If an automaker announced it was distributing its service information for free, it would be a major news story. Recently, an automaker did just that, without press release; without fanfare. The strangest part is that it was Tesla who pulled it off.
On May 20, 2022, Tesla quietly changed the pricing on service.tesla.com to $0.00 for service manuals, TSBs and other critical service information like wiring diagrams. I found this out when researching this issue’s Tesla battery service article.
When I logged onto the Tesla service website, I expected to pay $30 for a few hours of access to verify some information. Instead, at checkout, it was $0.00. This is not for one model, but $0 covered all Tesla Models over the past 10 years.
I am not a Tesla “fanboy,” and generally detest Tesla owners for their smug attitudes, and I have only worked on one Tesla. But, it is hard to hate an auto company that makes its service information available for free.
There is no such thing as a free lunch. Compiling, posting and hosting service information online can cost millions. Hyundai was the first to offer its service information for free more than 20 years ago, but the Korean manufacturer eventually moved to a paid subscription model.
Easy access to service information meant owners not near a Hyundai dealer could have their vehicle serviced at an independent shop. I think Hyundai understood that if an owner of a $12,000 2003 Elantra couldn’t get their car fixed when they were 20 years old, chances are they would not buy a $40,000 Palisade SUV when they are 45 years old.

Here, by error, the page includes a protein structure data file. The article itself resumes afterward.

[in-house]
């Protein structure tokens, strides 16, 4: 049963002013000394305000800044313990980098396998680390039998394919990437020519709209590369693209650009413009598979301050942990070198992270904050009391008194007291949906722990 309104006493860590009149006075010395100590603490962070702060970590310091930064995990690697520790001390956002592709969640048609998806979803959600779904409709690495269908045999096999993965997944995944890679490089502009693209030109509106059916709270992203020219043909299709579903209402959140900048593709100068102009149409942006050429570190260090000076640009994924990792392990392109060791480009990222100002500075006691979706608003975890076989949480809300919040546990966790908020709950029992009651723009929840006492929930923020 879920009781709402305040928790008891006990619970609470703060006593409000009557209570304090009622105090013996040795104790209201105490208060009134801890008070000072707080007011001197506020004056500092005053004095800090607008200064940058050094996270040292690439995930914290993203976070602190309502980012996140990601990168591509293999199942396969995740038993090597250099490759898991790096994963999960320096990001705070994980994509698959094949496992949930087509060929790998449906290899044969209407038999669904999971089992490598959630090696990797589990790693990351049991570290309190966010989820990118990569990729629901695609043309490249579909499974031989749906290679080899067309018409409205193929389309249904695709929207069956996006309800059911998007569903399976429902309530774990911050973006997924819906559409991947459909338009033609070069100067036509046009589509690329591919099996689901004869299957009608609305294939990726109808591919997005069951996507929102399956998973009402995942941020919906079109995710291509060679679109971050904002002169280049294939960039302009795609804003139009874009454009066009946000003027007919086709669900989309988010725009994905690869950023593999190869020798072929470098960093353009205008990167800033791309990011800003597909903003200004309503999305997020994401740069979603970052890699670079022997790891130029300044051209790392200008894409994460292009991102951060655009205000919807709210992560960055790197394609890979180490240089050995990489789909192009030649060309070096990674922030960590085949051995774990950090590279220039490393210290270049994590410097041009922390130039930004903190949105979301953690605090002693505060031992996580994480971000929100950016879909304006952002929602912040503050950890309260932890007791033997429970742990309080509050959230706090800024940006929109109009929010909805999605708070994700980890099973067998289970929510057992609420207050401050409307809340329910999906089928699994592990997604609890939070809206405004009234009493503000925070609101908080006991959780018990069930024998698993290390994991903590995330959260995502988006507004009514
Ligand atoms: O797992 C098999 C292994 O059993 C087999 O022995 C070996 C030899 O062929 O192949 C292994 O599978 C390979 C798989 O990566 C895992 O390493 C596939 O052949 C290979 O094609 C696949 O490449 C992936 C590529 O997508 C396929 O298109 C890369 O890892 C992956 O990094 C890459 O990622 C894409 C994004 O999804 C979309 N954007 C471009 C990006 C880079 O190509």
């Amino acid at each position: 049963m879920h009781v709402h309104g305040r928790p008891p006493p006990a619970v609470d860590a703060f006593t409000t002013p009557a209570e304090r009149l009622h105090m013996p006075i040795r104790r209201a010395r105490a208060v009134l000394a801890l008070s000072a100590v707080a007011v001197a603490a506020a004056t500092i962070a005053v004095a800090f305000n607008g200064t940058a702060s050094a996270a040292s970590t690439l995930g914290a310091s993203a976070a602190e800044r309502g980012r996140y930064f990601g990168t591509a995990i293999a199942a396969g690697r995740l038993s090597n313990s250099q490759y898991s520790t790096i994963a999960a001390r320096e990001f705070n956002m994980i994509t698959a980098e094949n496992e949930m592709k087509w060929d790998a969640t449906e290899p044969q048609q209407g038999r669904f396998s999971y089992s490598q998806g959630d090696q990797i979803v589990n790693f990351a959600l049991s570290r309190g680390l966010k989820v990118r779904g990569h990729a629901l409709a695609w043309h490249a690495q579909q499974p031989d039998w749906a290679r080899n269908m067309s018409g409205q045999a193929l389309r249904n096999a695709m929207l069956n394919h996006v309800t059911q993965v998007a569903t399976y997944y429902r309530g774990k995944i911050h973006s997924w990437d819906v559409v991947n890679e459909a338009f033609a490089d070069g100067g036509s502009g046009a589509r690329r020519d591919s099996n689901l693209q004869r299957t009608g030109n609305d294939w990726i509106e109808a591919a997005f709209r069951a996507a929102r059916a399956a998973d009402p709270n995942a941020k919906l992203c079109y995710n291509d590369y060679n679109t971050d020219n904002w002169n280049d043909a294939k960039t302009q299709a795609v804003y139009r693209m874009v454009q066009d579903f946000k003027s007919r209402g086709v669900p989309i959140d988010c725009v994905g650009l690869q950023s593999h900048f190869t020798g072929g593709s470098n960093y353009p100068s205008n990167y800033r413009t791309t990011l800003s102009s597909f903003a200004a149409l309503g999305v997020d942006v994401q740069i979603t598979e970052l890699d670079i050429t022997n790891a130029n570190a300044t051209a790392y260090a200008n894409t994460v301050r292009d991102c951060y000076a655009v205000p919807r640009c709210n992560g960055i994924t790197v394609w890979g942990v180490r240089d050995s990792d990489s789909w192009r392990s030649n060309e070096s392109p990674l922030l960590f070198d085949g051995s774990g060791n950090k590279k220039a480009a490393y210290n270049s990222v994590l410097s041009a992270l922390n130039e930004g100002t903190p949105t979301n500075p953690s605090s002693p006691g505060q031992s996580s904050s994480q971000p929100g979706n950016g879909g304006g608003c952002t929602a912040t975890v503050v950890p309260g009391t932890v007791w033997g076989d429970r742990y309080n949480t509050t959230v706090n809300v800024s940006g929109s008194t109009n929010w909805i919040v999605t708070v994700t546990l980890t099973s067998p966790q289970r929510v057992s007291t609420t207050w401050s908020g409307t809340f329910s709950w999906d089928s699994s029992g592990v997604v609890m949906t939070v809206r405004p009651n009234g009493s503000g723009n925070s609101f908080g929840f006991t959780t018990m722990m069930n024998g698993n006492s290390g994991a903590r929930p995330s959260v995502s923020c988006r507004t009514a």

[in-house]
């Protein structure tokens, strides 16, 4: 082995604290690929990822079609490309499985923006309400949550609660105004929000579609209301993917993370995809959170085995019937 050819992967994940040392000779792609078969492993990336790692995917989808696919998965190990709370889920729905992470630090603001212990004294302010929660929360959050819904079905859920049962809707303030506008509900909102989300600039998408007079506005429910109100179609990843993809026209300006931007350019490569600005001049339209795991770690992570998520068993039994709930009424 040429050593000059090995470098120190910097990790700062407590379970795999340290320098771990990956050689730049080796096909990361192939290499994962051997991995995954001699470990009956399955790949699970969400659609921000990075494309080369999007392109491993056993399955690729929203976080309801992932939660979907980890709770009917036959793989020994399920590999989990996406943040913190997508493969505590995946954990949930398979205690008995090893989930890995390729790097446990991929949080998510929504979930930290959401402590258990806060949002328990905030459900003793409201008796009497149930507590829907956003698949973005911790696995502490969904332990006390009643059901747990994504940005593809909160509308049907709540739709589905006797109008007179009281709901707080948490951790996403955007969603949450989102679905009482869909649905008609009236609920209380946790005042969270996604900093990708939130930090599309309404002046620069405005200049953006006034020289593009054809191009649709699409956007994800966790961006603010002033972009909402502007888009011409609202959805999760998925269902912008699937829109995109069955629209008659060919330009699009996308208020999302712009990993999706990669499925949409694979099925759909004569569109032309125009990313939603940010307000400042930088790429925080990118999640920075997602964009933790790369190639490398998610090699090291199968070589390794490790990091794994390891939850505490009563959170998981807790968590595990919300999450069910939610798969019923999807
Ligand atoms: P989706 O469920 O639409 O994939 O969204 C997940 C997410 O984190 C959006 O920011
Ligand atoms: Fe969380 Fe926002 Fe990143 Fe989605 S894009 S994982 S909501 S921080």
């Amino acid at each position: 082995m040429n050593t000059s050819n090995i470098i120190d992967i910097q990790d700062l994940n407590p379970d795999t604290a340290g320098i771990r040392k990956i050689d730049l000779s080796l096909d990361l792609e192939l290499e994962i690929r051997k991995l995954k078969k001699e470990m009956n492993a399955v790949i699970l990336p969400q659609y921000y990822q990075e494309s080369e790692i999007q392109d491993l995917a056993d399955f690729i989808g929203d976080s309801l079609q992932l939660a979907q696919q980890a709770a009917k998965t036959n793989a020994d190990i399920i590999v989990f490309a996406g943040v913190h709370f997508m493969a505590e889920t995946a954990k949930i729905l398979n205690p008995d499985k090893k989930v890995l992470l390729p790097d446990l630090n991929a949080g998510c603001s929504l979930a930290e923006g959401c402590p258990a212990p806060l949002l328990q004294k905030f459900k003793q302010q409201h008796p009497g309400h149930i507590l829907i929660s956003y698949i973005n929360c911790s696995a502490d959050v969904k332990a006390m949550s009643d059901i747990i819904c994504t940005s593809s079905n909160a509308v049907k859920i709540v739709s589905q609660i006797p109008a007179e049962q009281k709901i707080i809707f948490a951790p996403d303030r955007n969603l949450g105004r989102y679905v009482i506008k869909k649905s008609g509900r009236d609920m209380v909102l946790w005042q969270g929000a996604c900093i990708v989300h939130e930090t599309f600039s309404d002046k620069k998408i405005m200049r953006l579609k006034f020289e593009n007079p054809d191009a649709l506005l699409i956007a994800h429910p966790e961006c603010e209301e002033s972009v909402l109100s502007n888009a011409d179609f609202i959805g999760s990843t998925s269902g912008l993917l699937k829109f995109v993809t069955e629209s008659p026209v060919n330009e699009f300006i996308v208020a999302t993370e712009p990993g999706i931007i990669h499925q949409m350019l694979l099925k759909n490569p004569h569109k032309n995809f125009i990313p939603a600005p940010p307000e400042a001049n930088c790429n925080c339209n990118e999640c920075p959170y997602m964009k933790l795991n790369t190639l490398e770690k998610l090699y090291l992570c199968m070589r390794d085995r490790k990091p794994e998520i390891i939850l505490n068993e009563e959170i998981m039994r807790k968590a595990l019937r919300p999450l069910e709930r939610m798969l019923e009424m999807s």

I think Tesla’s release of service information is more about creating this long-term loyalty by empowering owners to have repairs performed outside of the Tesla service facilities and mobile fleet.
Elon Musk has admitted that the wait times for service was unacceptable. He also knows it will take time for Tesla to build more service centers and hire more technicians.
I think every aftermarket company or association should give Tesla an award and issue press releases for making service information free. We should use this moment to “guilt” other OEMs into posting their service information for free. One technician I talked to had another theory. He could see this as a way for Tesla to build a list of technicians for recruiting purposes. This is a great idea because if a technician is looking at Tesla service information, they probably aren’t your everyday oil changer.